The one thing I've noticed over the years there's a lot of difference in the size of the smaller line. Not only the O D, but the I D has bounced around. I'd guess that comes in with the source.
 
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Old 11-30-20, 08:11 PM
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Here is a theory: Could have used lines both the size of the larger one, not sure WHY they choose to use a small and larger one.
However, looking at the flow of the fuel and sequence of operation, here is my thoughts.
When using the purge bulb, you are sucking fuel from the tank, through the filter, through the larger line, through the carb, into the purge bulb, back into the tank through the smaller line; a check valve is in this path to prevent back flow of fuel. This sequence is just to prime the carb with gas. Flow can only be as fast as fuel will travel through smaller tube, but doesn't matter as it is just to prime carb.
Once engine is running, the diaphragm in carb creates a sucking action to pull fuel through filter and larger tube. In order to supply the correct amount of fuel, the larger tube needs to be used, the smaller one may not be able to supply the volume needed.

 
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Old 12-02-20, 05:05 PM
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Thanks for all the help. I did reconnect the lines correctly. Now the chain starts on the first or second pull and stalls as soon as the trigger is pulled. Restarts easily will idle fine for several minutes. Pull the trigger and it stalls. Looks like it's time for a carb. The unit is 20 years old and had been pretty reliable. Looks like the parent company was Husqvarna or Poulan.

My Sears saw is a 358.360460
The OEM carb would have been 545081885.
The new replacements aren't the same. Apparently the filter box needs to be modified or buy the carb and filter box as a kit. The lines are on opposite sides of the carb.

In looking around.... I found eReplacement to offer the kit. About $30 with shipping.
eReplacement carb

Any thoughts ? The rebuild kit is inexpensive but is it worth the time to rebuild it ?
I'm fairly certain the diaphragm is shot by the way it's acting.






Thanks N.E. Wolf for the pictures.
 
  #20  
Old 12-03-20, 05:42 AM
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If it's starting well, Pete, I would try adjusting the mixture screws first. The screw farthest forward should be the low rpm screw. When you get it started turn up the idle stop screw a little. That gives you a few more rpms to work with. Then set the low mixture screw for max rpms.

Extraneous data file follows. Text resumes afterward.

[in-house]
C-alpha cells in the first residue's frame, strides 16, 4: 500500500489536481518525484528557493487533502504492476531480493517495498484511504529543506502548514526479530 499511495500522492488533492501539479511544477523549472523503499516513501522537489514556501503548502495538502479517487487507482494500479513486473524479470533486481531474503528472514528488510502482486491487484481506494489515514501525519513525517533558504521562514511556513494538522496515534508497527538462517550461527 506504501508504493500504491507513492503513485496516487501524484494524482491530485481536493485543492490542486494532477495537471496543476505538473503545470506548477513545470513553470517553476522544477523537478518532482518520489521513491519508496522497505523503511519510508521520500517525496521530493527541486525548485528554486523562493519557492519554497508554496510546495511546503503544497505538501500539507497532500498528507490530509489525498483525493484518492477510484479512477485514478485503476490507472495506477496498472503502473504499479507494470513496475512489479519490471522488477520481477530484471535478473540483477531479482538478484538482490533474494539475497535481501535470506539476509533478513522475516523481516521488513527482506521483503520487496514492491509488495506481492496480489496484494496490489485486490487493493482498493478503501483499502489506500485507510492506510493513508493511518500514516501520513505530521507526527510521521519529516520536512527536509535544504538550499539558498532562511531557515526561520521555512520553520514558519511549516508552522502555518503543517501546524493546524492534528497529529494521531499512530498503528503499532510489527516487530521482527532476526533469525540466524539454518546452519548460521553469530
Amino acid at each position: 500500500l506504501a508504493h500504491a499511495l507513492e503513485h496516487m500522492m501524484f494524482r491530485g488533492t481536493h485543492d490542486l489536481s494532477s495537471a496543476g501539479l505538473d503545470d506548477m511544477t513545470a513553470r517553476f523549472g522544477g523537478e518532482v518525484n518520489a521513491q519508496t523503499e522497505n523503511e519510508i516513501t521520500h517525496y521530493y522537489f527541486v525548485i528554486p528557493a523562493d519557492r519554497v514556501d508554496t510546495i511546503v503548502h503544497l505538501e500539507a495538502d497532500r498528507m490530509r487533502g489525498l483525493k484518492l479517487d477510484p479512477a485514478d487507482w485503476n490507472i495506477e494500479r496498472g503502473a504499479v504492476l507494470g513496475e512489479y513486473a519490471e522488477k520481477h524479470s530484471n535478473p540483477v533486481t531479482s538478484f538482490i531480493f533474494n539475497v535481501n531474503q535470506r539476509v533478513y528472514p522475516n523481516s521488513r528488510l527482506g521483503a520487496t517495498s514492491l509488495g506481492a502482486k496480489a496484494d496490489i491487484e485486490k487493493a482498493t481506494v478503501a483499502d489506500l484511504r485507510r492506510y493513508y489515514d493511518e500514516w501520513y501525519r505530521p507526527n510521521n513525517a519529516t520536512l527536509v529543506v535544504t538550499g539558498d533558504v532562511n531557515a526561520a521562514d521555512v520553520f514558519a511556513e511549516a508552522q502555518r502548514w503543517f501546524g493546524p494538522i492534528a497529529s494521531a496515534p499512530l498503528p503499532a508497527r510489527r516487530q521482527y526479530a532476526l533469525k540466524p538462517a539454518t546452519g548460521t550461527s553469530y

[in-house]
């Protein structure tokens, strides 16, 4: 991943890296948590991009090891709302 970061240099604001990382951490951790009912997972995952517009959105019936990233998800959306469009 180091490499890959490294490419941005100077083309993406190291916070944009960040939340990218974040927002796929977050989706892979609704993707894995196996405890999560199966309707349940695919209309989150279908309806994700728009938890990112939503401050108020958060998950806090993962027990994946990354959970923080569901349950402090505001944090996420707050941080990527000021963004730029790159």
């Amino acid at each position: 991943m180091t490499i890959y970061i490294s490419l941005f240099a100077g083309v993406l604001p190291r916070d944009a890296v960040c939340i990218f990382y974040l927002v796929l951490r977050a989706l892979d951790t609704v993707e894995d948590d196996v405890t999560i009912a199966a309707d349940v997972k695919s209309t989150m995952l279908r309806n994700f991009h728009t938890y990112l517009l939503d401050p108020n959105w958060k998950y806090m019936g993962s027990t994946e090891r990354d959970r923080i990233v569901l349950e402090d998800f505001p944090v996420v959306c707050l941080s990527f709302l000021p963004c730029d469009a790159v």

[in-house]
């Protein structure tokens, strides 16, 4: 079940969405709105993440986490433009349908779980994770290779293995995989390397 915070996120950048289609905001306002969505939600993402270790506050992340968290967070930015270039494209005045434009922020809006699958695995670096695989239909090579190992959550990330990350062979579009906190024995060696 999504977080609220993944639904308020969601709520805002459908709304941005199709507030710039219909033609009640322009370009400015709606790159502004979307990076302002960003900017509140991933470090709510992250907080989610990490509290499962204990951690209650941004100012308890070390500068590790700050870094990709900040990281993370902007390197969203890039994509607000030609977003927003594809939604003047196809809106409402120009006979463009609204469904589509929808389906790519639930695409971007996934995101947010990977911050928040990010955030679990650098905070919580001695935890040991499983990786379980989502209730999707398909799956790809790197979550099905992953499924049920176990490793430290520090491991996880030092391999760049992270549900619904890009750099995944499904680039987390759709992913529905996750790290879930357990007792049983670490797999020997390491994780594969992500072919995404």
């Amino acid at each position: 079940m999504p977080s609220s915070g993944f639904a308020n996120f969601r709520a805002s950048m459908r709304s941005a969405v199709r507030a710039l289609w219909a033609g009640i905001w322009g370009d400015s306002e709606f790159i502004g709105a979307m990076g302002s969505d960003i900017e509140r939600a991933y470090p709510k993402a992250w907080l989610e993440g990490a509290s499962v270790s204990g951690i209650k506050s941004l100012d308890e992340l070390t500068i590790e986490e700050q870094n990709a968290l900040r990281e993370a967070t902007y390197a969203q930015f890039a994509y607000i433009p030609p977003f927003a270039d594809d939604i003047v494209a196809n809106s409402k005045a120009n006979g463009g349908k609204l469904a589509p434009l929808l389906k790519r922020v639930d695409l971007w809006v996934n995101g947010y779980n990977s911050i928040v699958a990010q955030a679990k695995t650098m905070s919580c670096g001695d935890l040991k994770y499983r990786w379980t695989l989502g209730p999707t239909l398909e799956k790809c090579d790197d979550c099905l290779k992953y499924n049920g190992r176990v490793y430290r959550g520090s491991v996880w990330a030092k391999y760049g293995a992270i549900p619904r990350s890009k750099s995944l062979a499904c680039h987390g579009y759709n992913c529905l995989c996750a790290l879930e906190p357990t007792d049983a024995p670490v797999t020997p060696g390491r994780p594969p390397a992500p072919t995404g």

See how the saw transitions from low to high with those settings. You may have to play with the low mixture screw a little to get it to snap off like it should..

If that takes care of it, turn the idle stop back down to have the chain barely moving at idle.
 

Last edited by marbobj; 12-03-20 at 06:14 AM.
  #21  
Old 12-03-20, 09:21 AM
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I'll try adjusting the mixture. It involves removing the red and blue limiter caps.
 
  #22  
Old 12-03-20, 12:39 PM
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You may get what you need inside the range of the caps. A little goes a long ways on those things.
 
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Old 12-03-20, 05:05 PM
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I tried adjusting with the caps in place right after repairing the line.
I tried feathering the throttle and adjusted them slowly but didn't notice any change.
 
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Old 12-03-20, 07:31 PM
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You'll have to take the caps off, then. The L screw (front one) usually affect the transition from low to high rpms.
 
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Old 12-11-20, 02:38 PM
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Just wanted to post the final outcome. I did end up buying the replacement kit from eReplacement. It came with a Wabro carb and the needed (modified) air filter housing to match the new carb. The new choke linkage would hit the old air filter housing so they came up with an "improved" version. Idle needed to be adjusted and a slight mixture adjustment but runs great now.

Thanks for all your help. It is appreciated.
 
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Old 12-11-20, 06:04 PM
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Bravo !!!! And Merry Christmas to ya, Pete !!
 
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Old 12-12-20, 02:02 PM
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Good, glad you got it going. Thanks for the update!